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Answers to Where do gravitational field lines go exactly? We know where they start, but explain that for Newtonian gravity they go to infinity.

In a simple Newtonian gravity exercise there is no "speed of gravity" consideration. At any moment we can calculate the potential field from integrating $-G \rho(r) / r$ where $r$ is the distance to each element. The force field comes from the gradient of that potential and we can draw gravitational field lines in order to look at them by starting at some point and integrating the normal of the force.

There is this comment which informs us

We don't use field lines for gravity outside of Newtonian gravity. But (this) answer is also correct.

I was hoping that that comment would have evolved into a second answer which would have provided enough space in which to expand on it. Instead I'll ask here:

Question: Are gravitational field lines ever used in situations beyond classical Newtonian gravity? If so, must they still "go to infinity" or might they do more interesting things?

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    $\begingroup$ I'm not clear that they are useful even in Newtonian gravity. It's somewhat of an arbitrary question as you have it written now. What do you really mean? $\endgroup$
    – Brick
    Nov 5, 2020 at 1:18
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    $\begingroup$ I mean, you can construct field lines for any vector field, including a velocity field, an electric field, a gravitational field, a polarization field, and so on. They're a generic mathematical tool for visualizing vector fields. Whether they're useful depends on what problems you're trying to solve. $\endgroup$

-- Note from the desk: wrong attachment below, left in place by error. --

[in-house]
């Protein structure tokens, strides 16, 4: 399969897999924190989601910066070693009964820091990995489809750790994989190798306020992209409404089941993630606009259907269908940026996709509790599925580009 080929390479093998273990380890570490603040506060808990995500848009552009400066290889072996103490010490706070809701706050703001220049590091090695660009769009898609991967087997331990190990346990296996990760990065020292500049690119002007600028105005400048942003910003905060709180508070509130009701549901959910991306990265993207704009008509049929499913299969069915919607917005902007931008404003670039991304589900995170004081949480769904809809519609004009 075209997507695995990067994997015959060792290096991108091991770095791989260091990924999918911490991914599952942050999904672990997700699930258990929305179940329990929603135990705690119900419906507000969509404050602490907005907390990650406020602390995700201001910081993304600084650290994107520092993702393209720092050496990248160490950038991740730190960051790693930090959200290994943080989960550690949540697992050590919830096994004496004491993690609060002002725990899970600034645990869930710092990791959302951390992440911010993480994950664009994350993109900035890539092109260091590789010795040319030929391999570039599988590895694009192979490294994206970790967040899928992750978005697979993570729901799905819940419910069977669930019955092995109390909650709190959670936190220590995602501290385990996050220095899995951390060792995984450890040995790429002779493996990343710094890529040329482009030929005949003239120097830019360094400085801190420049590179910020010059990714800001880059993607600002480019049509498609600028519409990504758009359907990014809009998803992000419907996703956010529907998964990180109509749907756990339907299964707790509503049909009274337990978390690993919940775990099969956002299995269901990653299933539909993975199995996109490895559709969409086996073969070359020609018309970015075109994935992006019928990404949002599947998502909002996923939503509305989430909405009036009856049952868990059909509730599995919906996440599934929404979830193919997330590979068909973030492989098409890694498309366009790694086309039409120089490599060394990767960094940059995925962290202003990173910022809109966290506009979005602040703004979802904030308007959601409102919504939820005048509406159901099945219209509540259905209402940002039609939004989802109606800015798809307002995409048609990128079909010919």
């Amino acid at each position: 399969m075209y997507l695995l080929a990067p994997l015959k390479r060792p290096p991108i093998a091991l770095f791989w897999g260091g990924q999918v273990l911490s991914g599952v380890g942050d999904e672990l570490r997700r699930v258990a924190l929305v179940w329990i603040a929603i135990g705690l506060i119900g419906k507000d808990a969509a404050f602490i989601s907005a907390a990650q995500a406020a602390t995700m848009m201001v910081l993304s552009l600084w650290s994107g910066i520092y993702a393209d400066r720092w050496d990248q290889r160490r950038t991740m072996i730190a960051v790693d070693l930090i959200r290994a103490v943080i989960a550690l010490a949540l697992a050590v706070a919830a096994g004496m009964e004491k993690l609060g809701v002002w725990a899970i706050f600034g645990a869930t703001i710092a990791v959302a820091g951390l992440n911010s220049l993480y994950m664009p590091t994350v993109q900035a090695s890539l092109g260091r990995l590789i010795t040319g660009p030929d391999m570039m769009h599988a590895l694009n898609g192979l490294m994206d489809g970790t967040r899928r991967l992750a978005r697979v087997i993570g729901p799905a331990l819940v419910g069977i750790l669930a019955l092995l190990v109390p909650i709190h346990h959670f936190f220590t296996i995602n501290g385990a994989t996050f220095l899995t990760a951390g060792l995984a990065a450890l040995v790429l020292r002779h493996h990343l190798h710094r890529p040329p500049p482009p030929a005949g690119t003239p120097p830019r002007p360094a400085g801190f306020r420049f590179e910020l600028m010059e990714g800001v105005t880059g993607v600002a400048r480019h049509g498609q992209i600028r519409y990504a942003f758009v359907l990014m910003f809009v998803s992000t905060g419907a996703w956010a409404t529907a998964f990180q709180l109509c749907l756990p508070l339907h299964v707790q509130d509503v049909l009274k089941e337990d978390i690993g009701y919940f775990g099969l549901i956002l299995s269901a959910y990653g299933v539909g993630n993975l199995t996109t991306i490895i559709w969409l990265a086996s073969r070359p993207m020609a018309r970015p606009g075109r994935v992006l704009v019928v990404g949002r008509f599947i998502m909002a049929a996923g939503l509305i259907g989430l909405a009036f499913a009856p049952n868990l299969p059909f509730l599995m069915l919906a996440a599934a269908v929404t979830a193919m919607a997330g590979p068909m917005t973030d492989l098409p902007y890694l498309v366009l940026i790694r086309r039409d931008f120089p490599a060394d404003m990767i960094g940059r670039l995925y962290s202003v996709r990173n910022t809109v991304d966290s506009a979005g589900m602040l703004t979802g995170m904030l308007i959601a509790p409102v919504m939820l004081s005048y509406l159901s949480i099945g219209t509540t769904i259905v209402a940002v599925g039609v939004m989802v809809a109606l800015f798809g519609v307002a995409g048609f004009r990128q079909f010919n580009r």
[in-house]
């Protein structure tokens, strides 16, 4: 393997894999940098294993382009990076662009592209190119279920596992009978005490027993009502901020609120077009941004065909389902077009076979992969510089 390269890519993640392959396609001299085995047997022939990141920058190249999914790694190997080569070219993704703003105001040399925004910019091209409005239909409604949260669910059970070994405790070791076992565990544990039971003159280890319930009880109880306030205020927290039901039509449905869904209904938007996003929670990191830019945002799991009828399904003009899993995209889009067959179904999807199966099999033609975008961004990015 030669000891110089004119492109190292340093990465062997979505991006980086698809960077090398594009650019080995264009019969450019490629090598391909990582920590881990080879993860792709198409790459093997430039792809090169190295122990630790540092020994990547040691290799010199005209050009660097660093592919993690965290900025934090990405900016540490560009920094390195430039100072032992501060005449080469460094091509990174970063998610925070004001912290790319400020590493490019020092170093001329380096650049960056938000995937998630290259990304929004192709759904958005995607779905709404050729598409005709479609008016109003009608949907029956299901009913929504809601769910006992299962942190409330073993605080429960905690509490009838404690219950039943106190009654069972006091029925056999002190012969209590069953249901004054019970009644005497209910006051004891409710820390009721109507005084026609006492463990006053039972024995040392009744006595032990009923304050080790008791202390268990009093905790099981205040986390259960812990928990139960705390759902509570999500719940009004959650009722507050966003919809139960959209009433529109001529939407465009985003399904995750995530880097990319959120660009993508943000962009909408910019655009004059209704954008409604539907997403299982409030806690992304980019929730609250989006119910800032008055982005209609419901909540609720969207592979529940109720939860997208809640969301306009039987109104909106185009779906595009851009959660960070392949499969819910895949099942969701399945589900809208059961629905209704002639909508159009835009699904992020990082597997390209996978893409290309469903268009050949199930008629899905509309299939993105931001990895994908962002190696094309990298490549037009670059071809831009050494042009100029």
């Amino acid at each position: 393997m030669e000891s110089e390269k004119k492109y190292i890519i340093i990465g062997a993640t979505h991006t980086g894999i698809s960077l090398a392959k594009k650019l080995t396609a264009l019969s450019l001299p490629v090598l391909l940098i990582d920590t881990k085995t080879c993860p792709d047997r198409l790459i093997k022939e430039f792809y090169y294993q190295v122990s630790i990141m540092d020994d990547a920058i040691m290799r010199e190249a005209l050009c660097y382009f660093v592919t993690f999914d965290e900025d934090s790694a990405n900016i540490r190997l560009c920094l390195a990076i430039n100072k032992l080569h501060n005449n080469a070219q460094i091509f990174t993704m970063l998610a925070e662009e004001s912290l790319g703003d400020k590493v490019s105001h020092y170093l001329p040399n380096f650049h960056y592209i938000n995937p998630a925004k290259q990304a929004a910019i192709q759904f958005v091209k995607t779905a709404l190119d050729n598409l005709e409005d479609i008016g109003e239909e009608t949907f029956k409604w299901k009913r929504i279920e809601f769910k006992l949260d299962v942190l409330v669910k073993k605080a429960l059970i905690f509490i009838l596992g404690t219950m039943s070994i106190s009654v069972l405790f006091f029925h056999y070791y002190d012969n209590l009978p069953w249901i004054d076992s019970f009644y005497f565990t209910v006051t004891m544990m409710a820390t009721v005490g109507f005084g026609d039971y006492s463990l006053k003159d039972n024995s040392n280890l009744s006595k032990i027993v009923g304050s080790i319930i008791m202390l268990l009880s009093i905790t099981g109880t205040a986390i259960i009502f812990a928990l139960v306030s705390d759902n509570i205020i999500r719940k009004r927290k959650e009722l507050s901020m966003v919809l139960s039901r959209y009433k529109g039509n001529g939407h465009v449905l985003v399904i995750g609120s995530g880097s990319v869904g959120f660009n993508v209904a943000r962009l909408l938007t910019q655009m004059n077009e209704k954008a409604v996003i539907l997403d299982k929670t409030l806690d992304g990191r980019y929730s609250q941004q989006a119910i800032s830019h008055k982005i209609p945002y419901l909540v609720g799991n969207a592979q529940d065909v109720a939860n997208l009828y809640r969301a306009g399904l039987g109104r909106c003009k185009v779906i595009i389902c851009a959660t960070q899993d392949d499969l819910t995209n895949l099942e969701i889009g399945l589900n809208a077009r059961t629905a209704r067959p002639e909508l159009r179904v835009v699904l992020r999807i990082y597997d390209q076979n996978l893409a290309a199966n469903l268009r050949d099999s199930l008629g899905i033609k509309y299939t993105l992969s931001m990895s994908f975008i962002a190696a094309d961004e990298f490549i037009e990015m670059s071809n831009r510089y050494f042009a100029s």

– knzhou
    Nov 5, 2020 at 1:48
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    $\begingroup$ I'm not sure what you mean. In electromagnetism, you can have non-terminating field lines too. There's nothing forbidden about them. $\endgroup$
    – knzhou
    Nov 5, 2020 at 1:56
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    $\begingroup$ I have to agree that this question is basically opinion based. Someone may find them useful, someone may not, someone else may sometimes find them useful and sometimes not. $\endgroup$ Nov 5, 2020 at 2:50
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    $\begingroup$ No. An example of someone using them somewhere does not mean that doing so is useful (or "un-useful") to any particular person - that would be an opinion. $\endgroup$ Nov 5, 2020 at 3:05

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Gravitomagnetism is totally a thing. It is a weak field approximation to the Einstein equations where you get something very much like electric and magnetic field lines.

In turn, when you have suitable mass flow, such that you might have a changing gravitomagnetic field, you can get gravitational field lines which do not escape to infinity nor start on a charge but rather loop around on themselves.

So I wouldn't say that they're never used, but certainly most people you run into likely have never used this approximation.

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